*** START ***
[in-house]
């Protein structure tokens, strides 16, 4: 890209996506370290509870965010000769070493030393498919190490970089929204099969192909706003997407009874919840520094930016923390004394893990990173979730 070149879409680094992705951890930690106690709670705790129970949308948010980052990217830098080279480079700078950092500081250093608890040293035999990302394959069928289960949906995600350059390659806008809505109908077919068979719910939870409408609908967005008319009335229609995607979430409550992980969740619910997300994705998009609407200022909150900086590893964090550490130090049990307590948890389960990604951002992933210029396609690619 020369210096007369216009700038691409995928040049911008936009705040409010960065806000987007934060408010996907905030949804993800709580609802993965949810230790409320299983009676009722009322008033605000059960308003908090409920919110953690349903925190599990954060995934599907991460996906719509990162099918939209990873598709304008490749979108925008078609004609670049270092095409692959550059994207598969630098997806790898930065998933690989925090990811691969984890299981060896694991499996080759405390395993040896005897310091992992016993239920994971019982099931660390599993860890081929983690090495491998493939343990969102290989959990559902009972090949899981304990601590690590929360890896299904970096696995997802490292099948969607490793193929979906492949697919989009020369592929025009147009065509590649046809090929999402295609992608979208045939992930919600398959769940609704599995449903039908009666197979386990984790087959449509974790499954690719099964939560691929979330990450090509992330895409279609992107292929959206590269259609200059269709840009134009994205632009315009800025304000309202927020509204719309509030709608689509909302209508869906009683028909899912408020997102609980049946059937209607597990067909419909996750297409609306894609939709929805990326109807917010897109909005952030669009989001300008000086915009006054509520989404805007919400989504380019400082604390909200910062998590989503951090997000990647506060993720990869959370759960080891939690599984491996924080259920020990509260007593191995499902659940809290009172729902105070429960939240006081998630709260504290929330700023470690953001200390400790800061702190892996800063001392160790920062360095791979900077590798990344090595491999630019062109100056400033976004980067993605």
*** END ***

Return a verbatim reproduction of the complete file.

[in-house]
């Protein structure tokens, strides 16, 4: 890209996506370290509870965010000769070493030393498919190490970089929204099969192909706003997407009874919840520094930016923390004394893990990173979730 070149879409680094992705951890930690106690709670705790129970949308948010980052990217830098080279480079700078950092500081250093608890040293035999990302394959069928289960949906995600350059390659806008809505109908077919068979719910939870409408609908967005008319009335229609995607979430409550992980969740619910997300994705998009609407200022909150900086590893964090550490130090049990307590948890389960990604951002992933210029396609690619 020369210096007369216009700038691409995928040049911008936009705040409010960065806000987007934060408010996907905030949804993800709580609802993965949810230790409320299983009676009722009322008033605000059960308003908090409920919110953690349903925190599990954060995934599907991460996906719509990162099918939209990873598709304008490749979108925008078609004609670049270092095409692959550059994207598969630098997806790898930065998933690989925090990811691969984890299981060896694991499996080759405390395993040896005897310091992992016993239920994971019982099931660390599993860890081929983690090495491998493939343990969102290989959990559902009972090949899981304990601590690590929360890896299904970096696995997802490292099948969607490793193929979906492949697919989009020369592929025009147009065509590649046809090929999402295609992608979208045939992930919600398959769940609704599995449903039908009666197979386990984790087959449509974790499954690719099964939560691929979330990450090509992330895409279609992107292929959206590269259609200059269709840009134009994205632009315009800025304000309202927020509204719309509030709608689509909302209508869906009683028909899912408020997102609980049946059937209607597990067909419909996750297409609306894609939709929805990326109807917010897109909005952030669009989001300008000086915009006054509520989404805007919400989504380019400082604390909200910062998590989503951090997000990647506060993720990869959370759960080891939690599984491996924080259920020990509260007593191995499902659940809290009172729902105070429960939240006081998630709260504290929330700023470690953001200390400790800061702190892996800063001392160790920062360095791979900077590798990344090595491999630019062109100056400033976004980067993605």